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How exactly does Python evaluate class attributes? I've stumbled across an interesting quirk (in Python 2.5.2) that I'd like explained.

I have a class with some attributes that are defined in terms of other, previously defined attributes. When I try using a generator object, Python throws an error, but if I use a plain ordinary list comprehension, there's no problem.

Here's the pared-down example. Note that the only difference is that Brie uses a generator expression, while Cheddar uses a list comprehension.

# Using a generator expression as the argument to list() fails
>>> class Brie :
...     base = 2
...     powers = list(base**i for i in xrange(5))
... 
Traceback (most recent call last):
  File "<stdin>", line 1, in <module>
  File "<stdin>", line 3, in Brie
  File "<stdin>", line 3, in <genexpr>
NameError: global name 'base' is not defined

# Using a list comprehension works
>>> class Cheddar :
...     base = 2
...     powers = [base**i for i in xrange(5)]
... 
>>> Cheddar.powers
[1, 2, 4, 8, 16]

# Using a list comprehension as the argument to list() works
>>> class Edam :
...     base = 2
...     powers = list([base**i for i in xrange(5)])
...
>>> Edam.powers
[1, 2, 4, 8, 16]

(My actual case was more complicated, and I was creating a dict, but this is the minimum example I could find.)

My only guess is that the list comprehensions are computed at that line, but the generator expressions are computed after the end of the class, at which point the scope has changed. But I'm not sure why the generator expression doesn't act as a closure and store the reference to base in the scope at the line.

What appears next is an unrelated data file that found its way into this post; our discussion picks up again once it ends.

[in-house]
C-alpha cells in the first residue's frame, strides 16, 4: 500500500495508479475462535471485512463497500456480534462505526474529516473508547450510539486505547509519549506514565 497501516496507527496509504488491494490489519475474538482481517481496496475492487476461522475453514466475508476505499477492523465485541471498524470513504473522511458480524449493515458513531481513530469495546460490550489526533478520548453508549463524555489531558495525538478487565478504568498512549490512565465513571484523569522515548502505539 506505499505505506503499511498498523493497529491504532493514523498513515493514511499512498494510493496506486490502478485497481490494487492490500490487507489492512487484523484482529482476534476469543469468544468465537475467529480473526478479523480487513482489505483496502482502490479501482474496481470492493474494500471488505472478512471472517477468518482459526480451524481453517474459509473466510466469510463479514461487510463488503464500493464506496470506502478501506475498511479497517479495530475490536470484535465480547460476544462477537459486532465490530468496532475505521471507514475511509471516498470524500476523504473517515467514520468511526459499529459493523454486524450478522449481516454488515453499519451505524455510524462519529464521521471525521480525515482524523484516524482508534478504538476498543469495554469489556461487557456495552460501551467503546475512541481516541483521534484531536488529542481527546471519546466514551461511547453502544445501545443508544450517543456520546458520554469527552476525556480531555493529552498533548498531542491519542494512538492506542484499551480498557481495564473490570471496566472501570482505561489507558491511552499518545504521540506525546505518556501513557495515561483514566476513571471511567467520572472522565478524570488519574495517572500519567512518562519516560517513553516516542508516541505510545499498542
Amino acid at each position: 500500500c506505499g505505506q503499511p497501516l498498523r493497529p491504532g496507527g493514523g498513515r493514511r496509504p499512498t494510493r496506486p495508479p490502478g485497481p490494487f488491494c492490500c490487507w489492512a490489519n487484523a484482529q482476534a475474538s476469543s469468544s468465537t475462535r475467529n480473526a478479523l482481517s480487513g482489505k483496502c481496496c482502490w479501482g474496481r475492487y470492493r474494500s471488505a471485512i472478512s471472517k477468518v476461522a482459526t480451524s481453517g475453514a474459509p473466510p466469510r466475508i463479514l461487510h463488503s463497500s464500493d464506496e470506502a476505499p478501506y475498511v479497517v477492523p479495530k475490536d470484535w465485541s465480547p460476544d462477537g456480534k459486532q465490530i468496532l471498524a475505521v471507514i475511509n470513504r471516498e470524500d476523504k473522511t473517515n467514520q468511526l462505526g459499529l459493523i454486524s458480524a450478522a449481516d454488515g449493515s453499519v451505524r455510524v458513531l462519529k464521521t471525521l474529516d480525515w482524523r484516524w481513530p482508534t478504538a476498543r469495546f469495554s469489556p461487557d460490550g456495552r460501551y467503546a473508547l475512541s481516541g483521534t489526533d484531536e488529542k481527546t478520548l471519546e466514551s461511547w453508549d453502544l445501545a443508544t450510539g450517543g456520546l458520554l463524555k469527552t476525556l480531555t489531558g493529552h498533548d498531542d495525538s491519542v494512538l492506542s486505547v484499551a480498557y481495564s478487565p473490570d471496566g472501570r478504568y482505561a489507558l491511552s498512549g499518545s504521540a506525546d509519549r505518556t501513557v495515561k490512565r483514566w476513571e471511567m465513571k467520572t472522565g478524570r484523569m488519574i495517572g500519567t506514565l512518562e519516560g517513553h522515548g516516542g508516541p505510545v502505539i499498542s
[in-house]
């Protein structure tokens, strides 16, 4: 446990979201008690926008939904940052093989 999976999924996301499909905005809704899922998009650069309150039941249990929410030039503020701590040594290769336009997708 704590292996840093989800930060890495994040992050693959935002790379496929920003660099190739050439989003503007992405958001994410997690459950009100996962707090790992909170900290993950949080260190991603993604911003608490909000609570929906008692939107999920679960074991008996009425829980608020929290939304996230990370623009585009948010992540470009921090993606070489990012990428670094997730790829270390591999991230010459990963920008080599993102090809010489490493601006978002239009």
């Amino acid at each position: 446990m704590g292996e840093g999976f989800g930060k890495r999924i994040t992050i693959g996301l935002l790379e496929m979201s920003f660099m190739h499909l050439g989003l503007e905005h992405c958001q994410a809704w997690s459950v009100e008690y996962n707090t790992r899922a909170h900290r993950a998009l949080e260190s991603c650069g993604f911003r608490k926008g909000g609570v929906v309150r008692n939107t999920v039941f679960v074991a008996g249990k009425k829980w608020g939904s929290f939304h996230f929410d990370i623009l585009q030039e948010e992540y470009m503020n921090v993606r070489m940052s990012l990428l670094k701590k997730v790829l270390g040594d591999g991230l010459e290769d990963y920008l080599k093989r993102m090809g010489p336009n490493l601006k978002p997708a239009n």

Is there a reason for this, and if so, how should I be thinking of the evaluation mechanics of class attributes?

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2 Answers 2

up vote 14 down vote accepted

Yeah, it's a bit dodgy, this. A class doesn't really introduce a new scope, it just sort of looks a little bit like it does; constructs like this expose the difference.

The idea is that when you're using a generator expression it's equivalent to doing it with a lambda:

class Brie(object):
    base= 2
    powers= map(lambda i: base**i, xrange(5))

or explicitly as a function statement:

class Brie(object):
    base= 2

    def __generatePowers():
        for i in xrange(5):
            yield base**i

    powers= list(__generatePowers())

In this case it's clear that base isn't in scope for __generatePowers; an exception results for both (unless you were unlucky enough to also have a base global, in which case you get a wrongness).

This doesn't happen for list comprehensions due to some internal details on how they're evaluated, however that behaviour goes away in Python 3 which will fail equally for both cases. Some discussion here.

A workaround can be had using a lambda with the same technique we relied on back in the bad old days before nested_scopes:

class Brie(object):
    base= 2
    powers= map(lambda i, base= base: base**i, xrange(5))
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From PEP 289:

After exploring many possibilities, a consensus emerged that binding issues were hard to understand and that users should be strongly encouraged to use generator expressions inside functions that consume their arguments immediately. For more complex applications, full generator definitions are always superior in terms of being obvious about scope, lifetime, and binding [6].

[6] (1, 2) Patch discussion and alternative patches on Source Forge http://www.python.org/sf/872326

It's how generator expressions are scoped as far as I can make out.

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